How to Choose What to Read
Four years ago, I never devoted any of my free time to reading. Now I spend a few hours every week reading, amounting to 30+ books a year. My reading habit has not only allowed me to read more but has also improved my ability to filter what information to consume.
Over the years, I have gone from casually reading books for mere enjoyment to building a thoughtful system for selecting, reading, and processing what books to read. By sharing my system, I hope it will help you make the most out of your reading.
But before you go pick out your next book, you need to understand what questions you are trying to answer.
Define Your Goal
Before you even pick out a book, you need to define what goal you are trying to achieve. What is your next book trying to solve? Perhaps it’s one of the following:
- Improving your performance at your job or in the classroom.
- Helping you develop an important skillset.
- Expanding your worldview.
- Gaining knowledge so you can impress your peers.
- Giving you a brief escape from reality.
Whatever your goal, it’s essential to understand what you wish to accomplish. Being thoughtful with your approach will allow you to make the most out of the time you spend reading.
Choosing A Book
Choosing what book to read out of the near-infinite options can be a daunting task. Streamline the selection process by using the following methods: scan the reading list of experts, read books that have aged well, and consider reading for depth.
Scan the Reading Lists of Experts
One benefit of the Internet is it has never been easier to share content with others. Fortunately, this has led to many thought leaders and experts openly sharing their reading lists on their blogs or email lists for you to scan. You can also follow a lot of authors and experts on Goodreads to see what they are currently reading or browse their book reviews.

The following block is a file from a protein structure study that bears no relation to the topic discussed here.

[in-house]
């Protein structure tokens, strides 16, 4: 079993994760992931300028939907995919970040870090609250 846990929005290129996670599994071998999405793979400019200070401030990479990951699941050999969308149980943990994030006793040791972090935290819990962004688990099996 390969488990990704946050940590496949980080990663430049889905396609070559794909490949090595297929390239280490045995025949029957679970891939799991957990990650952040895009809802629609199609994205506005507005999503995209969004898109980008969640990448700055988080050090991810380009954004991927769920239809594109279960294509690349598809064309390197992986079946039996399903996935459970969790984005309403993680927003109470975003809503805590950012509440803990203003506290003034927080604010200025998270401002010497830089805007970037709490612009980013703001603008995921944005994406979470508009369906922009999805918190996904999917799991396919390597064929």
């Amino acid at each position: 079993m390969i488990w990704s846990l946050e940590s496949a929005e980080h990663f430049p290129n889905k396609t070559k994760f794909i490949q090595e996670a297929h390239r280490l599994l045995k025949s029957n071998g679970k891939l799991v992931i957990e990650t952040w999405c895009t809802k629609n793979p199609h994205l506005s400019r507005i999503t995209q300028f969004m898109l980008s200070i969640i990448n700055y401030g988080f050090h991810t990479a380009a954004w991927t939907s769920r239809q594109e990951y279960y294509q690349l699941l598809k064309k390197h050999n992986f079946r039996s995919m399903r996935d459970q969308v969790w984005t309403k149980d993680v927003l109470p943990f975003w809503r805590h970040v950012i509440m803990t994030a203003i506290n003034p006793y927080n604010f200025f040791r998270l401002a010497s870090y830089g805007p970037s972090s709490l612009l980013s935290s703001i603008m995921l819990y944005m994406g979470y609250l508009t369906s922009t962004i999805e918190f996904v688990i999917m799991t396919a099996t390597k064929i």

Selecting a book off the list of someone you trust provides the benefit of knowing the information has already been pre-screened and evaluated. It not only saves you time but also limits your downside of picking out a bad book. A few of my favorite reading lists are Shane Parrish’s list at Farnam Street and Bill Gates’ list at his Gates Notes blog.
Read Older Books
It’s easy to fall into the trap of buying the latest book after hearing it be pitched on your favorite podcast or seeing reviews plastered everywhere online. However, the risk of buying the newest book is you don’t know the quality of the content. Most books that are popular right now will be completely forgotten about within the next five years.
Instead, read books that are ten years old or older. If a book is still relevant after being on shelves for ten years, then there is a good chance it will be just as relevant ten years from now. If what you’re reading is over 100 years old, then, likely, it will still be read many generations after you.
Don’t get sucked into shiny object syndrome. When it comes to knowledge, opt for the tried-and-true wisdom of older books. There’s just one caveat: in rapidly-changing fields, such as technology, newer books can be a better choice since their information is more relevant. I prefer reading older books for establishing life principles and systems then overlaying them with tactics found in newer books.